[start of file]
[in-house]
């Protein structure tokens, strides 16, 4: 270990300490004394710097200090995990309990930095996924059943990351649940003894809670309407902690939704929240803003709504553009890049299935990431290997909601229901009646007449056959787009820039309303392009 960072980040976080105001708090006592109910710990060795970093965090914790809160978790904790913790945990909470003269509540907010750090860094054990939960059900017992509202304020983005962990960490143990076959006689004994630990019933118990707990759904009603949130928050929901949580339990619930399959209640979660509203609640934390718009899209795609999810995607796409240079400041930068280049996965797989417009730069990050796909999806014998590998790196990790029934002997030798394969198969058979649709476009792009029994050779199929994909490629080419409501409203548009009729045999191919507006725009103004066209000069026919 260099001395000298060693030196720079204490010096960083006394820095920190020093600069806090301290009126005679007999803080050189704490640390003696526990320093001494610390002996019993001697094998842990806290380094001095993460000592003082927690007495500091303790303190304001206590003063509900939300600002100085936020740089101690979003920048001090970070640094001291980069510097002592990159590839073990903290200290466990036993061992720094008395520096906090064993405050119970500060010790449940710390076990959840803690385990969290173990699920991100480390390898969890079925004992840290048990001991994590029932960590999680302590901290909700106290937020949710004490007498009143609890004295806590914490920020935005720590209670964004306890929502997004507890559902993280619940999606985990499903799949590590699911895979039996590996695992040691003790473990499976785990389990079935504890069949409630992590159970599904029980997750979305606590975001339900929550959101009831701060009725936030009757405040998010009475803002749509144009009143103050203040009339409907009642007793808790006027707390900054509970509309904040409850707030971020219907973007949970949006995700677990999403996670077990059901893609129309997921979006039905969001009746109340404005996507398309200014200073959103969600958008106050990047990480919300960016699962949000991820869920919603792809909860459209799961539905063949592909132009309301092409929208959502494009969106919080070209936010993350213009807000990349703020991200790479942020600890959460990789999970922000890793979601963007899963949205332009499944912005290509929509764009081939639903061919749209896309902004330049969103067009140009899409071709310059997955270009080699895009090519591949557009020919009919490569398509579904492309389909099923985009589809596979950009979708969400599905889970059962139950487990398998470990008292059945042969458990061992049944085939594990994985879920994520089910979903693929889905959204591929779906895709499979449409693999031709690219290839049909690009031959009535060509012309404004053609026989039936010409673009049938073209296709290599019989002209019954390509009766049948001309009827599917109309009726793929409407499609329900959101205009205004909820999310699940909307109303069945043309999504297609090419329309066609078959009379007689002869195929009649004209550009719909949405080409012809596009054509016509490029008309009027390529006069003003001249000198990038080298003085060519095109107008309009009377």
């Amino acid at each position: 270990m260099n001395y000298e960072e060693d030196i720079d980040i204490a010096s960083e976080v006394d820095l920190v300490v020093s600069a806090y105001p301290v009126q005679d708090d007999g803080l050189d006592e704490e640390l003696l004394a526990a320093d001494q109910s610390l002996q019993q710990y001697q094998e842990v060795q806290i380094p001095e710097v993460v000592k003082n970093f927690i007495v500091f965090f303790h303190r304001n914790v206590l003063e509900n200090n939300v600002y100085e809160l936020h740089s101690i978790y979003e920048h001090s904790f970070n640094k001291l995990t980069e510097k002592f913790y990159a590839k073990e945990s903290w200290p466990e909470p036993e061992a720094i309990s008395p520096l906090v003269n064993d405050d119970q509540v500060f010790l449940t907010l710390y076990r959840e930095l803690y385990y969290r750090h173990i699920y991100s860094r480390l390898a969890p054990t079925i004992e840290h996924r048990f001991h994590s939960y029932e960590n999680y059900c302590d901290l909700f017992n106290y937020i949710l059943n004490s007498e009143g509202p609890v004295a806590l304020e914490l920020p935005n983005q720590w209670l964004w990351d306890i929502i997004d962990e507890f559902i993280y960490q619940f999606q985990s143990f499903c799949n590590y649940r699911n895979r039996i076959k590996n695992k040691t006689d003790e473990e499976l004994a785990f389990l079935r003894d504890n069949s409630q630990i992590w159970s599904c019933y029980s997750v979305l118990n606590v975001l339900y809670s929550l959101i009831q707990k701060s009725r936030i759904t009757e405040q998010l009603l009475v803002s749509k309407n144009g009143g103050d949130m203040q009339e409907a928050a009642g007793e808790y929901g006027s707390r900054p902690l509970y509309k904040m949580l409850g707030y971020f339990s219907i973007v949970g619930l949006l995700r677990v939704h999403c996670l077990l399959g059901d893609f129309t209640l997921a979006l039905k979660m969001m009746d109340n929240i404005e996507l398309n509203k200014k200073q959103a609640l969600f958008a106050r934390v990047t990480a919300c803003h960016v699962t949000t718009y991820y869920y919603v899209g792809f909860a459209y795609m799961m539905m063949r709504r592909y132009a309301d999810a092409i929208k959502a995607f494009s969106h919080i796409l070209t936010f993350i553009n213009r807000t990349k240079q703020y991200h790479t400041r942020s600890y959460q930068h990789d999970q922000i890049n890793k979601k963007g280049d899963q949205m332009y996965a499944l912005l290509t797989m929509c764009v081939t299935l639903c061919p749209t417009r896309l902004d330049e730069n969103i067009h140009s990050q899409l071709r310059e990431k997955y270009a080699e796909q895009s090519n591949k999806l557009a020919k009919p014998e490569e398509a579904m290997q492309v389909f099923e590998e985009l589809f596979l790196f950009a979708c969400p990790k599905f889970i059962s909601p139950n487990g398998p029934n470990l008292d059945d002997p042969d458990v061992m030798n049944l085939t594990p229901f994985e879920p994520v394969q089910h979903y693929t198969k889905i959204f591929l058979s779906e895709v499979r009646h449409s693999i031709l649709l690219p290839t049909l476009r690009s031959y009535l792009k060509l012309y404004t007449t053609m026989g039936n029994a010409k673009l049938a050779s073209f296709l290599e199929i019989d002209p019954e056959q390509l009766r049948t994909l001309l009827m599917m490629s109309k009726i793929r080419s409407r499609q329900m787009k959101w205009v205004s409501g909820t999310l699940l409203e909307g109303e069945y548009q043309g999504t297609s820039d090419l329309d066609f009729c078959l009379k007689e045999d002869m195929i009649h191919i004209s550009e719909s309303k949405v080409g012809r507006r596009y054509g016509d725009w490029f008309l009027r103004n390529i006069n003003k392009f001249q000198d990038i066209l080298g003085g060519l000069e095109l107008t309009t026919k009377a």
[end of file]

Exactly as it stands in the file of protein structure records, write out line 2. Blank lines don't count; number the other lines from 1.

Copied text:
């Protein structure tokens, strides 16, 4: 270990300490004394710097200090995990309990930095996924059943990351649940003894809670309407902690939704929240803003709504553009890049299935990431290997909601229901009646007449056959787009820039309303392009 960072980040976080105001708090006592109910710990060795970093965090914790809160978790904790913790945990909470003269509540907010750090860094054990939960059900017992509202304020983005962990960490143990076959006689004994630990019933118990707990759904009603949130928050929901949580339990619930399959209640979660509203609640934390718009899209795609999810995607796409240079400041930068280049996965797989417009730069990050796909999806014998590998790196990790029934002997030798394969198969058979649709476009792009029994050779199929994909490629080419409501409203548009009729045999191919507006725009103004066209000069026919 260099001395000298060693030196720079204490010096960083006394820095920190020093600069806090301290009126005679007999803080050189704490640390003696526990320093001494610390002996019993001697094998842990806290380094001095993460000592003082927690007495500091303790303190304001206590003063509900939300600002100085936020740089101690979003920048001090970070640094001291980069510097002592990159590839073990903290200290466990036993061992720094008395520096906090064993405050119970500060010790449940710390076990959840803690385990969290173990699920991100480390390898969890079925004992840290048990001991994590029932960590999680302590901290909700106290937020949710004490007498009143609890004295806590914490920020935005720590209670964004306890929502997004507890559902993280619940999606985990499903799949590590699911895979039996590996695992040691003790473990499976785990389990079935504890069949409630992590159970599904029980997750979305606590975001339900929550959101009831701060009725936030009757405040998010009475803002749509144009009143103050203040009339409907009642007793808790006027707390900054509970509309904040409850707030971020219907973007949970949006995700677990999403996670077990059901893609129309997921979006039905969001009746109340404005996507398309200014200073959103969600958008106050990047990480919300960016699962949000991820869920919603792809909860459209799961539905063949592909132009309301092409929208959502494009969106919080070209936010993350213009807000990349703020991200790479942020600890959460990789999970922000890793979601963007899963949205332009499944912005290509929509764009081939639903061919749209896309902004330049969103067009140009899409071709310059997955270009080699895009090519591949557009020919009919490569398509579904492309389909099923985009589809596979950009979708969400599905889970059962139950487990398998470990008292059945042969458990061992049944085939594990994985879920994520089910979903693929889905959204591929779906895709499979449409693999031709690219290839049909690009031959009535060509012309404004053609026989039936010409673009049938073209296709290599019989002209019954390509009766049948001309009827599917109309009726793929409407499609329900959101205009205004909820999310699940909307109303069945043309999504297609090419329309066609078959009379007689002869195929009649004209550009719909949405080409012809596009054509016509490029008309009027390529006069003003001249000198990038080298003085060519095109107008309009009377």